- 1 Attack description
- 2 Attack subtypes
- 3 Prerequisites for attack
- 4 Graphic representation of attack
- 5 Attack example
- 6 Attack mitigation / countermeasures
- 7 Attack categorisation
- 8 References
Each web service request contains some sort of operation that is later executed by the application logic. This operation can be found in the first child element of the SOAP Body. However, if HTTP is used to transport the SOAP message the SOAP standard allows the use of an additional HTTP header element called SOAPAction. This header element contains the name of the executed operation. It is supposed to inform the receiving web service of what operation is contained in the SOAP Body, without having to do any XML parsing.
This "optimisation" can be used by an attacker to mount an attack, since certain web service frameworks determine the operation to be executed solely on the information contained in the SOAPAction attribut.
Two attack subtypes are defined:
- SOAPAction Spoofing - MITM Attack
We assume that an attacker is able to modify a SOAP message in transit send between web service client and web service receiver. If the receiving web service is vulnerable to the SOAPAction Spoofing attack, the attacker can insert a operation in the SOAPAction attribut that gets executed by the web service receiver. As a result, a operation that was not intended by the sender got executed in his name.
- SOAPAction Spoofing - Bypass Attack
Certain web services are protected by separate gateways that check only the operation of the SOAP body against a white list.
Lets assume that an attacker sends a SOAP message with a white listed operation within the SOAP Body and a black listed operation in the SOAPAction header. The SOAP message passes the gateway without any problems since the operation in the SOAP Body is allowed. Behind the gateway the web service server chooses the black listed attack; resulting in a successful attack.
A very good real life example of this attack can be found in .
Prerequisites for attack
In order for this attack to work the attacker has to have knowledge about the following thinks:
- Attacker knows endpoint of web service. otherwise he is not able to reach the web service.
- Attacker has access to WSDL file.
- Attacker can reach endpoint from its location. Access to the attacked web service server is possible for the attacker. This prerequisite is important if the web service is only available to users within a certain network.
Graphic representation of attack
The attack aims at executing a prohibited operation.
- Red = attacked web service component
- Black = location of attacker
- Blue = web service component not directly involved in attack.
We assume that we have a web service vulnerable to SOAPAction Spoofing with the two operations "createUser" and "deleteAllUsers". Furthermore the web service is protected by a gateway, stopping all "deleteAllUsers" calls. The "createUser" operation can be executed by anyone. The "deleteAllUsers" can only executed by authorised users who are directly connected to the web service without the gateway in between.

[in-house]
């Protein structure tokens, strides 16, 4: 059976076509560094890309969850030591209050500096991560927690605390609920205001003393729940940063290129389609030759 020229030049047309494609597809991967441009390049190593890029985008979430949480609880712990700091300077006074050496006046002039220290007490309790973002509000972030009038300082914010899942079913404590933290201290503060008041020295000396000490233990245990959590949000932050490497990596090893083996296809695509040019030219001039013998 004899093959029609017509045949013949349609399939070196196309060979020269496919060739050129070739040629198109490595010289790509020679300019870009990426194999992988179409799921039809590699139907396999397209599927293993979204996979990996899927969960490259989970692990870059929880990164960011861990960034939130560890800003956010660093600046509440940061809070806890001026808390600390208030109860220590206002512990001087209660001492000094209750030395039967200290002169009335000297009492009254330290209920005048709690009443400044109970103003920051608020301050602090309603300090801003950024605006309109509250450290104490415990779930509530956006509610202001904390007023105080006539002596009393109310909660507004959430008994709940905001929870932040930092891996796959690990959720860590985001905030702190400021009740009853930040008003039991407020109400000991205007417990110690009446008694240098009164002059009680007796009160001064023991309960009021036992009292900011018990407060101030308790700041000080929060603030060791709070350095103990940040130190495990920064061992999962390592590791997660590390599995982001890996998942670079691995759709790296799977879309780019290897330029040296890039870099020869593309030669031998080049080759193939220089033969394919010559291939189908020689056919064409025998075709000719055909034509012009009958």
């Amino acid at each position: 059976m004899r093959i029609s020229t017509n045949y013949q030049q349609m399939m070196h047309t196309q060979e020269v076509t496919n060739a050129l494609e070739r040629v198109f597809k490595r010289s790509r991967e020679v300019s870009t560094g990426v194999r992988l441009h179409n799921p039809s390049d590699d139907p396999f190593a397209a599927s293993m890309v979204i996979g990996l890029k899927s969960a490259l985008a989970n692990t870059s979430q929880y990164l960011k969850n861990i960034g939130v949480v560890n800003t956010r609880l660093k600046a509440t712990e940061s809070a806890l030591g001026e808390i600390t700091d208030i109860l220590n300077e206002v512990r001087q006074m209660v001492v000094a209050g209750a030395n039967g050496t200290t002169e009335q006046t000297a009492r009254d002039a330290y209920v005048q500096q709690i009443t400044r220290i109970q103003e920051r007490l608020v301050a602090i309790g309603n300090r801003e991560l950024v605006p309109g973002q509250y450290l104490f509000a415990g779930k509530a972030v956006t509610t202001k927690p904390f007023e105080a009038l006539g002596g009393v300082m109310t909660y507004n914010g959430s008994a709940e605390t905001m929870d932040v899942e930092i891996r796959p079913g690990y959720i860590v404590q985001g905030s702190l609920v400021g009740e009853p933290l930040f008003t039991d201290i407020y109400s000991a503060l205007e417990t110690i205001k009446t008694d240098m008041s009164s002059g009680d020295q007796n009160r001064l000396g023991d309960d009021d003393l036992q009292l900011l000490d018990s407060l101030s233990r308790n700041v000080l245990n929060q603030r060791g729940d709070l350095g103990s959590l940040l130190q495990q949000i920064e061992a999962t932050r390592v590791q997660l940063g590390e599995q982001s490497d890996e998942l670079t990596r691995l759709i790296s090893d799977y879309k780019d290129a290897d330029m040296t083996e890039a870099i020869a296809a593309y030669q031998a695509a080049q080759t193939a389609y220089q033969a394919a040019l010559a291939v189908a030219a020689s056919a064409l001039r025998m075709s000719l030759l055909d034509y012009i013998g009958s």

The attacker is located in front of the gateway. He therefore should not be able to execute the "deleteAllUsers" method.
Lisitng 1 shows a regular SOAP message calling for the creation of a new user.
POST /service HTTP/1.1 Host: myHost SOAPAction: "createUser" <Envelope> <Header /> <Body> <createUser> <login>johndoe</login> <pwd>secret</pwd> </createUser> </Body> </Envelope>
Listing 1: Unmodified HTTP-request
In Listing 2 shows the same message modified by the attacker. The SOAP message passes the gateway since it only checks for the operations within the SOAP Body. The web service itself then executes the "deleteAllUsers" operation since he bases his decision solely on the operation given in the SOAPAction header.
POST /service HTTP/1.1 Host: myHost SOAPAction: "deleteAllUsers" <Envelope> <Header /> <Body> <createUser> <login>johndoe</login> <pwd>secret</pwd> </createUser> </Body> </Envelope>
Listing 2: Modified HTTP-request
Attack mitigation / countermeasures
If not required, the SOAPAction attribut should be disabled. If needed, the operation within the SOAPAction and the SOAP body should always be compared before executing any operation. Any mismatch should be regarded as an attack.
Categorisation by violated security objective
The attack aims at exhausting the system resources, therefore it violates the security objective Availability.
Categorisation by number of involved parties
The "SOAPAction Spoofing - MITM Attack " is categorized as follows:
The "SOAPAction Spoofing - Bypass Attack" is categorized as follows:
Categorisation by attacked component in web service architecture
Categorisation by attack spreading
- N/A. Hacking d-link routers with hnap. http://www.sourcesec.com/Lab/dlink_hnap_captcha.pdf, 2009. Accessed 01 July 2010
- Leroy Metin Yaylacioglu. Business value einer web service firewall. Master’s thesis, Hochschule f ̈r Angewandte Wissenschaften Hamburg, 2008.
- Meiko Jensen, Nils Gruschka, and Ralph Herkenh ̈ner. A survey of attacks on web services. Springer-Verlag, 2009.